Kicking it to the curb

A president or a cookbook, what needs to go? Also, can kindness be mandated?

By Salon Staff
Published October 22, 2004 4:58PM (EDT)

House and Garden

Questions for the Cook, II

Safelight - 02:27 pm Pacific Time - Oct 17, 2004 - #7215 of 7330

After reading all the posts about how easy it is to make flour tortillas I was inspired to give it a try. I looked up some recipes on the Internet and was deciding which one to print when I remembered that I received a Chevy's restaurant cookbook as a gift several years ago. I like their tortillas, so I shut down the browser and dug out the cookbook.

The dough is insanely sticky. I must have added at least two more cups of flour than the recipe called for just to be able to form balls and roll them out flat. I finally managed to get some sticky disks and I stacked them between wax paper instead of the plastic wrap suggested by the recipe. This was a mistake. The wax paper acquired velcro-like properties and stuck to the tortillas so tightly that most of them couldn't be removed except in strings and shreds. The wax paper shredded, too, making it all even more fun. There was more than one instance of flinging and almost non-stop swearing.

I managed to peel enough dough from some of the wax paper that I could add even more flour, re-roll it, and throw it in the skillet, but each tortilla inevitably wadded up on its way into the pan. Even transporting them wrapped around the rolling pin didn't save the tortillas from the wadding fate. The recipe was supposed to make 16 tortillas. I have one tortilla of questionable quality and a stack of cooked blobs that I wouldn't feed to anyone.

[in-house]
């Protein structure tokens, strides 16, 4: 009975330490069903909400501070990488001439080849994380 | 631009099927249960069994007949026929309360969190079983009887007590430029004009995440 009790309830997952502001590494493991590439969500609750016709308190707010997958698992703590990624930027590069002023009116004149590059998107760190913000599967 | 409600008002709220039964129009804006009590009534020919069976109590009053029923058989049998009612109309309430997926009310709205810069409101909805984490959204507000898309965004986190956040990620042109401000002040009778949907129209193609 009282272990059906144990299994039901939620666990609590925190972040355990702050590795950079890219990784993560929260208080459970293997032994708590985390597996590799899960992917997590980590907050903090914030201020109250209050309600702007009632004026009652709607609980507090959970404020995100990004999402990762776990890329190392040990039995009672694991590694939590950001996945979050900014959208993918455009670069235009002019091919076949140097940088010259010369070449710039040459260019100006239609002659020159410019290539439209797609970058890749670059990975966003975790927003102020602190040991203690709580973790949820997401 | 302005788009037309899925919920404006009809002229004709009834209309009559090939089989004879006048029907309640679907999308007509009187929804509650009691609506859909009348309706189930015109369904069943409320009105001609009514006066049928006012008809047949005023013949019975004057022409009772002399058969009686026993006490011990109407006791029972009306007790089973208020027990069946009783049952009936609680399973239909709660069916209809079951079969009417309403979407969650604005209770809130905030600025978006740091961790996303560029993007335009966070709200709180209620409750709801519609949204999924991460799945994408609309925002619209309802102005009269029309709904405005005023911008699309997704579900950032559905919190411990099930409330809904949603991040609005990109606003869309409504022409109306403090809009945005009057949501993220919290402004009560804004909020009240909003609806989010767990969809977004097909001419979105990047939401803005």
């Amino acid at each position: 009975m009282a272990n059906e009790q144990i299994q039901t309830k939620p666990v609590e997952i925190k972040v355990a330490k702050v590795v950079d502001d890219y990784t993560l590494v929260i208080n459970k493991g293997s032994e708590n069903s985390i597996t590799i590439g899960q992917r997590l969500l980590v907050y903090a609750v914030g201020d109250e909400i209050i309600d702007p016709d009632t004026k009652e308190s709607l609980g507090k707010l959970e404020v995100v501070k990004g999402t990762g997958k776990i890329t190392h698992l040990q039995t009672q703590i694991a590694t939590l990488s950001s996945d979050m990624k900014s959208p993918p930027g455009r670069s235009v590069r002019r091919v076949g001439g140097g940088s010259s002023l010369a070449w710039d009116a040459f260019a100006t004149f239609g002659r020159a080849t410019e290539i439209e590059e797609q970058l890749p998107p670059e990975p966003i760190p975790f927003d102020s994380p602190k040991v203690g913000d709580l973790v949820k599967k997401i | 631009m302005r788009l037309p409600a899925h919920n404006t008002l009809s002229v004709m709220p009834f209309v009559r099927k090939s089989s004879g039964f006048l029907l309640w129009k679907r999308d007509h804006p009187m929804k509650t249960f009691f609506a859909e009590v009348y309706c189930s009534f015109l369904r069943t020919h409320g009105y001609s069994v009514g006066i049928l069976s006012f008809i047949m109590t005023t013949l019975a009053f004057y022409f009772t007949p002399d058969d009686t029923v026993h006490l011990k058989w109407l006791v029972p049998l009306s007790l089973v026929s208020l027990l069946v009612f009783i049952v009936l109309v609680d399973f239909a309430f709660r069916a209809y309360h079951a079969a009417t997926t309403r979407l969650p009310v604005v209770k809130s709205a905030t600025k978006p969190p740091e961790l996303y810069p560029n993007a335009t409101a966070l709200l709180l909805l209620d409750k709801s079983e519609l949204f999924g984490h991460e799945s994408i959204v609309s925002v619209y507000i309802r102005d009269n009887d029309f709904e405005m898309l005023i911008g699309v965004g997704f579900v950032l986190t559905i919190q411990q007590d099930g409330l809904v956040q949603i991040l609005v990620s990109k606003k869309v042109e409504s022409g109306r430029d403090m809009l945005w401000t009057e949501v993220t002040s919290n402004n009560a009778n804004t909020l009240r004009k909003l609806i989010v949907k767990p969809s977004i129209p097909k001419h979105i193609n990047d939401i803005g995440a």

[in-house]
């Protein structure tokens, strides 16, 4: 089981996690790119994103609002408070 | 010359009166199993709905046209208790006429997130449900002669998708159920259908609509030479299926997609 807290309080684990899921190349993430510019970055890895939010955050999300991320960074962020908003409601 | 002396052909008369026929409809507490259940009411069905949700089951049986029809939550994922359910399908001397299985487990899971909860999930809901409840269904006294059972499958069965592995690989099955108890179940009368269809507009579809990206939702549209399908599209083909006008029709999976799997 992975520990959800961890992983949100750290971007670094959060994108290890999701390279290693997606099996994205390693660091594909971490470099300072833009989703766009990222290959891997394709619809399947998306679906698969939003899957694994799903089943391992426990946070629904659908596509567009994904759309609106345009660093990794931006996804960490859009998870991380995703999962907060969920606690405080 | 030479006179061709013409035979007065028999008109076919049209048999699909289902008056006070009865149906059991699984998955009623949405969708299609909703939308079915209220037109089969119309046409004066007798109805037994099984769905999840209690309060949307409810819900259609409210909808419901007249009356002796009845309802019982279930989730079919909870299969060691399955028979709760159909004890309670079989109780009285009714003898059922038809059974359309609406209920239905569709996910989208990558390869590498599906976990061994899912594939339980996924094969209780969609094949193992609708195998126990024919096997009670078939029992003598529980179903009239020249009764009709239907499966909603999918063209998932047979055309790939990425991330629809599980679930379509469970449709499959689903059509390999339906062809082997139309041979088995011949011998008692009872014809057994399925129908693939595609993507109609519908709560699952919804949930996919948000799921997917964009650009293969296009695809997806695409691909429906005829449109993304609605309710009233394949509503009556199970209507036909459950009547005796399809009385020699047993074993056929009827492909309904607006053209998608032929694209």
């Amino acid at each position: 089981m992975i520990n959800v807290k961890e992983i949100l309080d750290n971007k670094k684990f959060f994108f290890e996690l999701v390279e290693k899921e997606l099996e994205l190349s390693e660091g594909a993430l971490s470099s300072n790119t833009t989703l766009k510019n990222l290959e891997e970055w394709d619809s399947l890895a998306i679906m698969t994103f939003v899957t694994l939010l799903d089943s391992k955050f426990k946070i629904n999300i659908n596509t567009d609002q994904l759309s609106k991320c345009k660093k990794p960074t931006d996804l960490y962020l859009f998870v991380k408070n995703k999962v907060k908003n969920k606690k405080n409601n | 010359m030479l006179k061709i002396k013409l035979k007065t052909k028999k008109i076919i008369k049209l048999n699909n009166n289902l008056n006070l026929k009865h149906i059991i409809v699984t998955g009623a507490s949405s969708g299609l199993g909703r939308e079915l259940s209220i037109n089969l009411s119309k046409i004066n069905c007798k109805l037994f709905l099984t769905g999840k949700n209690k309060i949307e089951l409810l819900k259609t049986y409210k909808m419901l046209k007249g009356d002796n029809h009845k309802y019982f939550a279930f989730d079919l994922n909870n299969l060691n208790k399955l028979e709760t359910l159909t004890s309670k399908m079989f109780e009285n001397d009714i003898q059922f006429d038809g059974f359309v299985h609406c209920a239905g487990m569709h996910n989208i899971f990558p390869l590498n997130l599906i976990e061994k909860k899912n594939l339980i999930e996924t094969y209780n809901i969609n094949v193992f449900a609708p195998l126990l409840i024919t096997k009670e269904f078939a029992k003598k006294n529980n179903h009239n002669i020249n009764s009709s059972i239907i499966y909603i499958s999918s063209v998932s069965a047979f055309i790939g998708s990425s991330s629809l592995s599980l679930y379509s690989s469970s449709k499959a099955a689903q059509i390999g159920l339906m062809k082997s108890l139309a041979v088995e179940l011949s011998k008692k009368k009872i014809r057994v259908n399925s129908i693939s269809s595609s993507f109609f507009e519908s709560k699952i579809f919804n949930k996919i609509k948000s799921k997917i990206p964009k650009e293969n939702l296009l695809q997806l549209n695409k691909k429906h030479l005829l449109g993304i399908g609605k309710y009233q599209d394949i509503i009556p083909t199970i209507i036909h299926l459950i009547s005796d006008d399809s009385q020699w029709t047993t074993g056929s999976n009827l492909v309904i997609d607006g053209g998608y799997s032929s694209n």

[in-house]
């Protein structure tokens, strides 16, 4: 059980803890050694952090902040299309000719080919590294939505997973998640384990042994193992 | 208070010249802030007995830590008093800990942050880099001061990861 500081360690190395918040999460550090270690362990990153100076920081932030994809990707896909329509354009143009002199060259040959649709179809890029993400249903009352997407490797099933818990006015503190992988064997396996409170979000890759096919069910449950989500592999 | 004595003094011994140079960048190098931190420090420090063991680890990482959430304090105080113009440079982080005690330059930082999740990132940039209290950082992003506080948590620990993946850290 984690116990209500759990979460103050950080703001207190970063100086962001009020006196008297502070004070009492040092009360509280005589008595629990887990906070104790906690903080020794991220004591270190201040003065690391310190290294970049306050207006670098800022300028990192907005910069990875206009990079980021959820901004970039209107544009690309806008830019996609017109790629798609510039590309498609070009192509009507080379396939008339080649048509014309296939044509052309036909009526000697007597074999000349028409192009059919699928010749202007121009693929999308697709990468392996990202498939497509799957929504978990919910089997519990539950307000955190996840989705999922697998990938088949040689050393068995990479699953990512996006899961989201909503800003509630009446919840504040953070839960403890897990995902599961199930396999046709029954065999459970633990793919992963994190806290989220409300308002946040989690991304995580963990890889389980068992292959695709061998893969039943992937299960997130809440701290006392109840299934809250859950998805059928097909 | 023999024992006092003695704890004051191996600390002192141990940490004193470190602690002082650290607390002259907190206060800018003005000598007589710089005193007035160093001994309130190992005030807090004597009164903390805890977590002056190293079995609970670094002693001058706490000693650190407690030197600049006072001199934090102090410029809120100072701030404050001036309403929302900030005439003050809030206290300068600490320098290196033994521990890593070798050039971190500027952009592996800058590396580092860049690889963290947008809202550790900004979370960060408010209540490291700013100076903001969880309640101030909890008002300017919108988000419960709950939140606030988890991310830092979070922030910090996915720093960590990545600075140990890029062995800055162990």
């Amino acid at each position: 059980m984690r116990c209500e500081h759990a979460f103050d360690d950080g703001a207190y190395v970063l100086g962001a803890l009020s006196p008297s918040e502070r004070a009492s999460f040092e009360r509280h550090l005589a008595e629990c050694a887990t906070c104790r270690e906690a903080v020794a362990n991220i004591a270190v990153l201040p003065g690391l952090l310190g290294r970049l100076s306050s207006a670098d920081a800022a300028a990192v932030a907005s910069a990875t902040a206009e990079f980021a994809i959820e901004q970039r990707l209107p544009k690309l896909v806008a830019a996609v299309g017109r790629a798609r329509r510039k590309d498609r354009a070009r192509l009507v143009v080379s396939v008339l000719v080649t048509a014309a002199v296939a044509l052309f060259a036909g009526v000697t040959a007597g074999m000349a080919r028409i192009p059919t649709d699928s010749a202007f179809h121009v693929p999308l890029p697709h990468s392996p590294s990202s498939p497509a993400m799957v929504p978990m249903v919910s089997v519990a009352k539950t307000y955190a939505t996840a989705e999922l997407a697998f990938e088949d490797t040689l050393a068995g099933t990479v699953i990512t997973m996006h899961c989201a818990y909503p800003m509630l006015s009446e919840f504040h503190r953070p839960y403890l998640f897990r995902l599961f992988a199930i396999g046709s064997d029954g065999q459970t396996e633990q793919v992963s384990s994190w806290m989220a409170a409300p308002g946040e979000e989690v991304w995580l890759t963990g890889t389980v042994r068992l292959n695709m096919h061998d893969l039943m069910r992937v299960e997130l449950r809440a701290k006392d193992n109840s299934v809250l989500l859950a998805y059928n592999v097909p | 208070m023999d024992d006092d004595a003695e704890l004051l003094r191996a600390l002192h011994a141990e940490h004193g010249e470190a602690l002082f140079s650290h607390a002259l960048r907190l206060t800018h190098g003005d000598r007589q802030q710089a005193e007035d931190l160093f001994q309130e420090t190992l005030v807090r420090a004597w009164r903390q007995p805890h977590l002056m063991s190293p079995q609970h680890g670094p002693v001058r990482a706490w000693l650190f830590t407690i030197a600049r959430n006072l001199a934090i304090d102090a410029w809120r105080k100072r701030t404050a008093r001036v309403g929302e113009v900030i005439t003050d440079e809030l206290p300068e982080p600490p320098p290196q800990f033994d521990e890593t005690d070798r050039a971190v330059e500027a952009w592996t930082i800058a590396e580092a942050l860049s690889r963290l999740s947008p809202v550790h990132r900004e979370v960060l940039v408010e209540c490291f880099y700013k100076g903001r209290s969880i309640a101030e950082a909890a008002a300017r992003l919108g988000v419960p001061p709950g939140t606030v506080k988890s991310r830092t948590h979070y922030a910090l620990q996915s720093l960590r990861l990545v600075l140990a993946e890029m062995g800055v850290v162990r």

During my adventure, I remembered that the last two times I've tried a recipe from this cookbook it has been equally disastrous. Just in case you're wondering, I'm not a completely hopeless cook; I just can't cook from this particular cookbook. I reached the conclusion that the only real purpose of this cookbook is to convince people that cooking is much too hard and they should just go out to dinner at Chevy's. In my first-ever act of violence against a book, I gave the cookbook a good stomping before throwing it into the stack of things that I'm giving to charity. It was childish, but it made me feel a little better. In classic movie style, my husband offered to take me out to dinner, but that would require me to get the little strings of dough out of my hair. I think we'll be having pizza.